After taking quite a pummeling among the New Atheist blogs, philosopher Thomas Nagel has responded, in a letter to the Times Literary Supplement, to one critic in particular—chemist Stephen Fletcher—who himself wrote a letter to the Times. Here’s Nagel’s reply to Fletcher (in full):
Sir, – Stephen Fletcher objects to my recommending Stephen C. Meyer’s Signature in the Cell in Books of the Year. Fletcher’s statement that “It is hard to imagine a worse book” suggests that he has read it. If he has, he knows that it includes a chapter on “The RNA World” which describes that hypothesis for the origin of DNA at least as fully as the Wikipedia article that Fletcher recommends. Meyer discusses this and other proposals about the chemical precursors of DNA, and argues that they all pose similar problems about how the process could have got started.
The tone of Fletcher’s letter exemplifies the widespread intolerance of any challenge to the dogma that everything in the world must be ultimately explainable by chemistry and physics. There are reasons to doubt this that have nothing to do with theism, beginning with the apparent physical irreducibility of consciousness. Doubts about reductive explanations of the origin of life also do not depend on theism. Since I am not tempted to believe in God, I do not draw Meyer’s conclusions, but the problems he poses lend support to the view that physics is not the theory of everything, and that more attention should be given to the possibility of an expanded conception of the natural order.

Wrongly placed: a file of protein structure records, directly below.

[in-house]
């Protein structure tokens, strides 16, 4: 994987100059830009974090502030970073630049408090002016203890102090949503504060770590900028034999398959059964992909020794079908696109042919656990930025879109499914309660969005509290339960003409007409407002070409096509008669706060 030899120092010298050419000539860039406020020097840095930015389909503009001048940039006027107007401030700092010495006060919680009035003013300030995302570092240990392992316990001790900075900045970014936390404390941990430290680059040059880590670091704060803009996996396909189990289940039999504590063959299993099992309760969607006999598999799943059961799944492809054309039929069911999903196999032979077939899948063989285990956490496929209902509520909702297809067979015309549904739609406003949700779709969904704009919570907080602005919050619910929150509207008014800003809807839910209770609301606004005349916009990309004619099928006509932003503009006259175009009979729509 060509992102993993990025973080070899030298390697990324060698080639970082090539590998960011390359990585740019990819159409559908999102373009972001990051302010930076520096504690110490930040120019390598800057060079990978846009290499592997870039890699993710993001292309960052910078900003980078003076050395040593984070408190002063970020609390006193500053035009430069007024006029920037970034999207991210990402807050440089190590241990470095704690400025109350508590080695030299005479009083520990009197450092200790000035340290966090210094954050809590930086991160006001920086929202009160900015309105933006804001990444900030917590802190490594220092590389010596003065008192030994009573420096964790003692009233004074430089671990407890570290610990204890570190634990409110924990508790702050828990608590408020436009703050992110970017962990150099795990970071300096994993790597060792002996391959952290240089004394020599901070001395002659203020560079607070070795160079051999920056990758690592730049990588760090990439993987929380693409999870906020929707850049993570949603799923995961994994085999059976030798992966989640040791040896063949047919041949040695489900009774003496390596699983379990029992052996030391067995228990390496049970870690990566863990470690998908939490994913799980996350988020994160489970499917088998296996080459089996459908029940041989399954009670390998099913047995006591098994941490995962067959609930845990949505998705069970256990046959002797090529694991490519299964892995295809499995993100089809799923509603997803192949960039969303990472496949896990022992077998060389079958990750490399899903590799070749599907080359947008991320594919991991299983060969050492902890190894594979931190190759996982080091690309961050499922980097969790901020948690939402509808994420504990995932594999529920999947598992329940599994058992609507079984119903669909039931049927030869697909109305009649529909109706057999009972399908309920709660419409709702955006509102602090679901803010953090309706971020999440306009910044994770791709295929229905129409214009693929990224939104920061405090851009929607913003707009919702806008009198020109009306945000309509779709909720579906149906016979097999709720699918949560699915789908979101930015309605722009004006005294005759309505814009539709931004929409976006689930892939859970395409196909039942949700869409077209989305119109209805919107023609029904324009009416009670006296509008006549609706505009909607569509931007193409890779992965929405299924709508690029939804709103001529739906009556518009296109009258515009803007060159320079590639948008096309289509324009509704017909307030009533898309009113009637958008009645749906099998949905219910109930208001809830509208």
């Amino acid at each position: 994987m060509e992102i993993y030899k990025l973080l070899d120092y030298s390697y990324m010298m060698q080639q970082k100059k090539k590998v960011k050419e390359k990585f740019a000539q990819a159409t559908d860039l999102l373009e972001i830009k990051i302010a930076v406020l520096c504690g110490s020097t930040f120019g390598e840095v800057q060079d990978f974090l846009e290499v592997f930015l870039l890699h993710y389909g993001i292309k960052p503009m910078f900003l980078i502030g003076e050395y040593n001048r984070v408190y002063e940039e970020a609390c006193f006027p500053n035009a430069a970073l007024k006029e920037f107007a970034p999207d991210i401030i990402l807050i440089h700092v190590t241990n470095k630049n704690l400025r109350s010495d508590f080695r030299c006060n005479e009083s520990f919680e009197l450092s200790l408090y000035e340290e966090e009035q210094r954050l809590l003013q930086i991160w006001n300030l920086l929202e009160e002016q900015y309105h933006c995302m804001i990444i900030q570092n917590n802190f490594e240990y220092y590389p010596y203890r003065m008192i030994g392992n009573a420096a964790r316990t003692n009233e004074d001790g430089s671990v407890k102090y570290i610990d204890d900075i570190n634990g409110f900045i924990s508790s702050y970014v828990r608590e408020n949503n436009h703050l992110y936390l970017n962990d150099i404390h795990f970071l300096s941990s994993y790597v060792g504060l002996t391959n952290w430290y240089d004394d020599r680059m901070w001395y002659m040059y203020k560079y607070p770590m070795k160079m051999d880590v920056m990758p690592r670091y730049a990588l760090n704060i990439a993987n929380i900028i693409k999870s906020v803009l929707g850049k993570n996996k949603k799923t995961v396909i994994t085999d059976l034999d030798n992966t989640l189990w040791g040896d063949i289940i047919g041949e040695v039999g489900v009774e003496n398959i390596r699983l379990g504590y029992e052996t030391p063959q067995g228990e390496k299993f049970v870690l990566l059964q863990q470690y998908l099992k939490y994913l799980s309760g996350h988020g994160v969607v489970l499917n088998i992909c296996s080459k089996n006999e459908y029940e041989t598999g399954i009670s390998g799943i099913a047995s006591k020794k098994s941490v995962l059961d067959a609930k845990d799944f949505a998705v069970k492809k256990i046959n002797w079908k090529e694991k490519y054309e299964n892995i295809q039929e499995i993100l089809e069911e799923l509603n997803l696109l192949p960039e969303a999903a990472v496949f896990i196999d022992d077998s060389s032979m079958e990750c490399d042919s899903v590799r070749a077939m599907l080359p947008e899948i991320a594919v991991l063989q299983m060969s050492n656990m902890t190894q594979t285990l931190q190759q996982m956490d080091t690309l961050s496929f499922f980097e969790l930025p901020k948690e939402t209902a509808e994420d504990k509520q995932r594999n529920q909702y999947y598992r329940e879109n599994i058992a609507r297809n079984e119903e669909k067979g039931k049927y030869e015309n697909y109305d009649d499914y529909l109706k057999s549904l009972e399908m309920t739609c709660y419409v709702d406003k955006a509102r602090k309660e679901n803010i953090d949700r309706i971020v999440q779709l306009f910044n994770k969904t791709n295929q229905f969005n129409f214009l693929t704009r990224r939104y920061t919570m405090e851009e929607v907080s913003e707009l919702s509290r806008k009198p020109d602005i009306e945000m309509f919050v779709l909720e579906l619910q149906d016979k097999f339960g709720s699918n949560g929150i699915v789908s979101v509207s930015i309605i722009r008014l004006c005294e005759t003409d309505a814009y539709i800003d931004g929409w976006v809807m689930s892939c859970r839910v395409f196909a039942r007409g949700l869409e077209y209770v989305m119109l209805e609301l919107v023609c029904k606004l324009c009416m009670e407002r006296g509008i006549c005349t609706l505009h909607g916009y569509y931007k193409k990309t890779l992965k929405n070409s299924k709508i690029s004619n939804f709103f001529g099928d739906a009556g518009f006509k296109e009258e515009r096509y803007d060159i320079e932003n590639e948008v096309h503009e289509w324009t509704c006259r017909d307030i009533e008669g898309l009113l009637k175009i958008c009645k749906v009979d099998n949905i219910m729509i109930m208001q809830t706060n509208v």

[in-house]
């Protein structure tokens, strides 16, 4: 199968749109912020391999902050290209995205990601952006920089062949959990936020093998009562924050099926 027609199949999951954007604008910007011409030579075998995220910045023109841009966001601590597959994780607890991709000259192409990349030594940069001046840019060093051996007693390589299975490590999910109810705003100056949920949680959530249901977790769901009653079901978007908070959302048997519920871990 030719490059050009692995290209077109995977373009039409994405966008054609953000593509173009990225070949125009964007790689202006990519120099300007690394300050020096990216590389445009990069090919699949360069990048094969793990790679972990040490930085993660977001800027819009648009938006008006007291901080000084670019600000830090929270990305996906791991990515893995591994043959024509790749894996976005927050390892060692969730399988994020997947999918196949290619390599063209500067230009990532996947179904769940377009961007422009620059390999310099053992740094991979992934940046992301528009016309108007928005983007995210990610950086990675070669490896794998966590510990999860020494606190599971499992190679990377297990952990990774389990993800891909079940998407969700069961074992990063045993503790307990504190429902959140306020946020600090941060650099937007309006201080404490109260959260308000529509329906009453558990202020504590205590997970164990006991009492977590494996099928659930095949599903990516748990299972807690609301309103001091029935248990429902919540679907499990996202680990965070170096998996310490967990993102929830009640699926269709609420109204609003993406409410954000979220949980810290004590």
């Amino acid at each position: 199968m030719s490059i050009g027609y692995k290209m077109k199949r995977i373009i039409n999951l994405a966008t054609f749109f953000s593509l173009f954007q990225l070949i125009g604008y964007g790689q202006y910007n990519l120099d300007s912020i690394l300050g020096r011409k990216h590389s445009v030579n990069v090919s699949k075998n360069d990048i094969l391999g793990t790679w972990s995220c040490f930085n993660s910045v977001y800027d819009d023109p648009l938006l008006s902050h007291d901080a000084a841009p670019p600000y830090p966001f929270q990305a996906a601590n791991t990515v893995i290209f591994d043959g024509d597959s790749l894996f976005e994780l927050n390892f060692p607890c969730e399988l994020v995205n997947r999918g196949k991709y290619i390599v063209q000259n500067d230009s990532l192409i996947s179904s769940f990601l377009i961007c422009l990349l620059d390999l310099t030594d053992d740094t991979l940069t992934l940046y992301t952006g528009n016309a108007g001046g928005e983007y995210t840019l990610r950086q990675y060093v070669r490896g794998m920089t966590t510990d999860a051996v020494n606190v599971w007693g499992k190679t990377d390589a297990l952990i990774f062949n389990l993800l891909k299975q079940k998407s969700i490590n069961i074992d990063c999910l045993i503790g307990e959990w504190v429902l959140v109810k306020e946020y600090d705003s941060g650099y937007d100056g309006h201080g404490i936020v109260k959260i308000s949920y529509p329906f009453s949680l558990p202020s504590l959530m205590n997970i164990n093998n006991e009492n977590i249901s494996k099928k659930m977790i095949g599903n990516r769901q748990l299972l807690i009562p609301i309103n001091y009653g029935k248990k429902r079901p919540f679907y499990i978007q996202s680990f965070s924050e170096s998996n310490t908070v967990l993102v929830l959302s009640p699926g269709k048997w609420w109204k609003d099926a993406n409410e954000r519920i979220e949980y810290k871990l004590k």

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I like the way Nagel, not too subtley, suggests that Fletcher probably hasn’t read the book he is alarmed about. In following the New Atheist blog response, I too get the distinct impression that people are criticizing a book that they have not read. I myself have read it, and I am not at all surprised that a philosopher of Nagel’s stature would recommend it. The book reads exceedingly clearly, and it raises important questions. I also think it is interesting that Nagel has an open mind about the possibility of consciousness not being reducible to matter (something that, at this blog, and as an agnostic, I’ve also entertained).
But Nagel, not having a blog or blog following, is vastly outgunned by the aggressive hive mentality at the New Atheist sites. I’m sure his very response will yield an additional truckload of invective upon him. I think that Nagel is being unjustly maligned. The atheist revolution eats its own.
Still, maybe Nagel is right to speculate—with Meyer—that, not just the information in the first cell, but mind itself might not be reducible to matter. If mind, afterall, is not reducible to matter, that could retrieve free will from oblivion, right?
Free will is in the house?: